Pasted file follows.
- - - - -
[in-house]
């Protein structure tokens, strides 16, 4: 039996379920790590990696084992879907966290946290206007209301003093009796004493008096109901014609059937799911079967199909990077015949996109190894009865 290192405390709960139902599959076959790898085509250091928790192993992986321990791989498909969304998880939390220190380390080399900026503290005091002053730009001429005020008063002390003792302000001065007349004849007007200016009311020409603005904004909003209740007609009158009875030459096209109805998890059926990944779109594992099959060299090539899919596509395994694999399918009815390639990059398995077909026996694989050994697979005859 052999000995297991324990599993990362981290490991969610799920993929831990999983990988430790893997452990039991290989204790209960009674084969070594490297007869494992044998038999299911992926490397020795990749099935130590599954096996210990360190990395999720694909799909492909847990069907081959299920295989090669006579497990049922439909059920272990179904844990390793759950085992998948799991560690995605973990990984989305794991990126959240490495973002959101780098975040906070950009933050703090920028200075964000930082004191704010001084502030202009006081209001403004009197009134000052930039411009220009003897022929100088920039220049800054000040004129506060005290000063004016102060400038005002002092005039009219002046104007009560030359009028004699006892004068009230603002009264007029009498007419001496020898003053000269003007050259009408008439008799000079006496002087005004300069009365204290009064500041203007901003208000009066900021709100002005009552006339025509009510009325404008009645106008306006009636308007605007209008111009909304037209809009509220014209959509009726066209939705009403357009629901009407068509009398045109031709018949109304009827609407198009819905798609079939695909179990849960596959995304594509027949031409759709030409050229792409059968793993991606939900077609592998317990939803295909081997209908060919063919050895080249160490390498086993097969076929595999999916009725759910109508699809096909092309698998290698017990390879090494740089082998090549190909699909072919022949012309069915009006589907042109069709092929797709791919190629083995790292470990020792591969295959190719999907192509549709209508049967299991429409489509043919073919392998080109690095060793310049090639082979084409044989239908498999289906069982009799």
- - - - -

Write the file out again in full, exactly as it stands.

[in-house]
């Protein structure tokens, strides 16, 4: 039996379920790590990696084992879907966290946290206007209301003093009796004493008096109901014609059937799911079967199909990077015949996109190894009865 290192405390709960139902599959076959790898085509250091928790192993992986321990791989498909969304998880939390220190380390080399900026503290005091002053730009001429005020008063002390003792302000001065007349004849007007200016009311020409603005904004909003209740007609009158009875030459096209109805998890059926990944779109594992099959060299090539899919596509395994694999399918009815390639990059398995077909026996694989050994697979005859 052999000995297991324990599993990362981290490991969610799920993929831990999983990988430790893997452990039991290989204790209960009674084969070594490297007869494992044998038999299911992926490397020795990749099935130590599954096996210990360190990395999720694909799909492909847990069907081959299920295989090669006579497990049922439909059920272990179904844990390793759950085992998948799991560690995605973990990984989305794991990126959240490495973002959101780098975040906070950009933050703090920028200075964000930082004191704010001084502030202009006081209001403004009197009134000052930039411009220009003897022929100088920039220049800054000040004129506060005290000063004016102060400038005002002092005039009219002046104007009560030359009028004699006892004068009230603002009264007029009498007419001496020898003053000269003007050259009408008439008799000079006496002087005004300069009365204290009064500041203007901003208000009066900021709100002005009552006339025509009510009325404008009645106008306006009636308007605007209008111009909304037209809009509220014209959509009726066209939705009403357009629901009407068509009398045109031709018949109304009827609407198009819905798609079939695909179990849960596959995304594509027949031409759709030409050229792409059968793993991606939900077609592998317990939803295909081997209908060919063919050895080249160490390498086993097969076929595999999916009725759910109508699809096909092309698998290698017990390879090494740089082998090549190909699909072919022949012309069915009006589907042109069709092929797709791919190629083995790292470990020792591969295959190719999907192509549709209508049967299991429409489509043919073919392998080109690095060793310049090639082979084409044989239908498999289906069982009799």